| Danielle Eaton
SPRINGFIELD – On the afternoon of Dec. 4 the students and staff of the Springfield Honors Academy at the High School of Commerce packed into the gym, prepared for a special presentation from the Massachusetts Commissioner of Education, Jeffrey C. Riley.
Curious students speculated and theorized what the presentation was about as they were supervised by their teachers. What no one knew – not even the staff – was that one of their very own was being recognized for her teaching with a national honor, the Milken Award.
When ninth grade English teacher Margaret “M.E.” Hersey was announced as the winner of the honor and $25,000 award, cheers erupted across the gym as students cheered and chanted her name. Hersey said after receiving the award she was “overwhelmed” but “humbled and grateful.”
Hersey told Reminder Publishing she had no idea that she’d be receiving the award and was as surprised as everyone else in the room. “I was very surprised, I had no idea at all. There were lots of rumors from the kids actually about what was going on today, so I had no idea,” she said. “I’m feeling a bit overwhelmed by all of it, but really humbled and I feel really thankful.”
However, as Principal Grace Howard-Donin noted earlier in the assembly, Hersey couldn’t accept the award without acknowledging the hard work of her fellow coworkers. “I know she doesn’t want to accept this award alone, but she has to,” Howard-Donin joked during the assembly’s closing.
Later, Hersey recognized the many hardworking educators in the field and said, “There’s so many teachers who work their entire careers without any kind of recognition and so I truly, truly appreciate it.” She continued, “I guess I’m thinking about all the other educators I know that I’ve worked alongside with for years that have been huge inspirations to me.”
A ‘12 alumnus of UMass, Hersey began her teaching career six years ago in Worcester. There, she taught Advanced Placement (AP) Art History. Hersey, who lives in Northampton, joined the Honors Academy when it opened in 2017, where she teaches English Language Arts and Demystification of the Arts.
The class, Demystification of the Arts, is Hersey’s own creation and combines art and literature and speaks to her devotion to enhancing her student’s learning experience. She also offers the students the opportunity to lead Socratic seminar-style discussions in class; challenges students with elevated conversations, projects and texts; and goes out of her way to add diversity to the classroom’s reading list of books.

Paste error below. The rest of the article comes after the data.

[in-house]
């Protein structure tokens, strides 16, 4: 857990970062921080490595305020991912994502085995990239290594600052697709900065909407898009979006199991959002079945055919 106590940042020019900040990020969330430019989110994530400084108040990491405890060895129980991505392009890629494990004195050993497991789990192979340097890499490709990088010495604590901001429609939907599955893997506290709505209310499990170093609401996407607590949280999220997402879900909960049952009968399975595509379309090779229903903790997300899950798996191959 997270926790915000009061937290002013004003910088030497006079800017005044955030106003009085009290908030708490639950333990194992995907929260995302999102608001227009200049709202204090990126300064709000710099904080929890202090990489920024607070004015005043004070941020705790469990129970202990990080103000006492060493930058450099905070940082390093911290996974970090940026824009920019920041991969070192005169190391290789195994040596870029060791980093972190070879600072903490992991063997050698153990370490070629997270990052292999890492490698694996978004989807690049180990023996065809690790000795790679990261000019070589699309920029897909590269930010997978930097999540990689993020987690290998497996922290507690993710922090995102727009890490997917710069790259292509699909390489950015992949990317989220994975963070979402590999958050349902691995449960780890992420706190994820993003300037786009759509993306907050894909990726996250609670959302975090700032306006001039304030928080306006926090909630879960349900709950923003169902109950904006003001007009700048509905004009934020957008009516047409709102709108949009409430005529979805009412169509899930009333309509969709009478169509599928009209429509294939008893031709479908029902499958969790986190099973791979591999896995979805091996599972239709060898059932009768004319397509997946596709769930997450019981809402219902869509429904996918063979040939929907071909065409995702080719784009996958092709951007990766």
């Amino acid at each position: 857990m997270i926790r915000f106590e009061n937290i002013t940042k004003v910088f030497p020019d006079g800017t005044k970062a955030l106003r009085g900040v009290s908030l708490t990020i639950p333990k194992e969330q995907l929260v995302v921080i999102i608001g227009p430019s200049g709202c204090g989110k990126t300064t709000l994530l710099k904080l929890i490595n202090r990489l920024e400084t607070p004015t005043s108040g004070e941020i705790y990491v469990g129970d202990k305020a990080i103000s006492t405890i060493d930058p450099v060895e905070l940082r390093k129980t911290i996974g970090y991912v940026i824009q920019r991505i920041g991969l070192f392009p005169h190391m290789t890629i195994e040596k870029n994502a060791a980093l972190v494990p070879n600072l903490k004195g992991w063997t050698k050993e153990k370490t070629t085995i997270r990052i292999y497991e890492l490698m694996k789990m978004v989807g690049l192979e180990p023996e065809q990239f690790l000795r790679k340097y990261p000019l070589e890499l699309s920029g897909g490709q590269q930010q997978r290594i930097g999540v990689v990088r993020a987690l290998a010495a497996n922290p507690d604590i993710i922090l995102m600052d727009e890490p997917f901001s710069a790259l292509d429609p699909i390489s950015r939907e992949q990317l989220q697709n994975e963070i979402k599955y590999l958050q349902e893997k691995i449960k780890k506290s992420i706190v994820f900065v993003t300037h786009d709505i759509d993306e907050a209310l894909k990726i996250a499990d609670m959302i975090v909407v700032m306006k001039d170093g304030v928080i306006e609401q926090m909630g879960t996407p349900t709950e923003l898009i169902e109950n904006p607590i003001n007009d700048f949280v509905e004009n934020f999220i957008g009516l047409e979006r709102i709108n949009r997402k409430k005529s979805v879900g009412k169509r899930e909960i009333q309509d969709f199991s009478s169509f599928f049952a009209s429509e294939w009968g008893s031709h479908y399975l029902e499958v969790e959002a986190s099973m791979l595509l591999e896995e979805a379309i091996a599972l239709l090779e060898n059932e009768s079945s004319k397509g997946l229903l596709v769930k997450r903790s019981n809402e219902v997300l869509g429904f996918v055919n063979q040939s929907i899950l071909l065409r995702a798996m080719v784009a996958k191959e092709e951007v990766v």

Though just a three-year veteran of the school, her students have already made incredible strides in their learning and have shown great progress in academics. In fact, during the school’s first year, students in Hersey’s class improved their MCAS scores by 510 percent.
In addition to creating an entirely new class offering, Hersey also is the school’s teacher leader for curriculum, has led professional learning services on curriculum development for the school staff, has influenced disciplinary systems within the school and started a Reflection Team for students to work through cultural management.
Outside of that, she also runs the Adventure Club, takes students on hiking field trips to the Berkshires, brings students to art museums and has taken students to City Hall for recognition. A press release from the Milken Educator Awards said in addition to her teaching and educator responsibilities Hersey also “models kindness and listens to her students without judgement.”
Though Hersey puts in a lot of hard work in and out of the classroom, she said she’s been lucky to have taught the kids she has throughout her years as an educator thus far.
“The kids this year they’re amazing. They’re the best kids in the world. They are joyful and interesting and vibrant and all of the things a teacher I guess hopes for in a classroom,” she said. “I’ve been really, really lucky with the students that I’ve had my whole career in education and this year in particular.”
When Springfield Mayor Domenic Sarno asked her what advice she’d give the students she said, “Keep working hard. You all have in you what you need to be successful as long as you stay steady on the course.”
In addition to receiving $25,000 to spend on whatever she wishes, Hersey will also become a member of the National Milken Educator Network, attend the 2019 - 2020 Milken Educator Forum in Indianapolis in March where she will network with other educators and share ideas with leaders from across the country, and will receive mentorship from a previous Milken Award winner.
Hersey is just one of 40 educators chosen to receive the national honor this year, and the only Massachusetts honoree this year. The award is unique in that the educators cannot apply or nominate others. Instead, the candidates are selected each year through a “confidential selection process” and then reviewed by panels appointed by the state’s department of education.
The awards, which have become known as the “Oscars of teaching” first began in 1987. Since Massachusetts joined the program in 1997, more than $1.1 million has been awarded to educators across the state.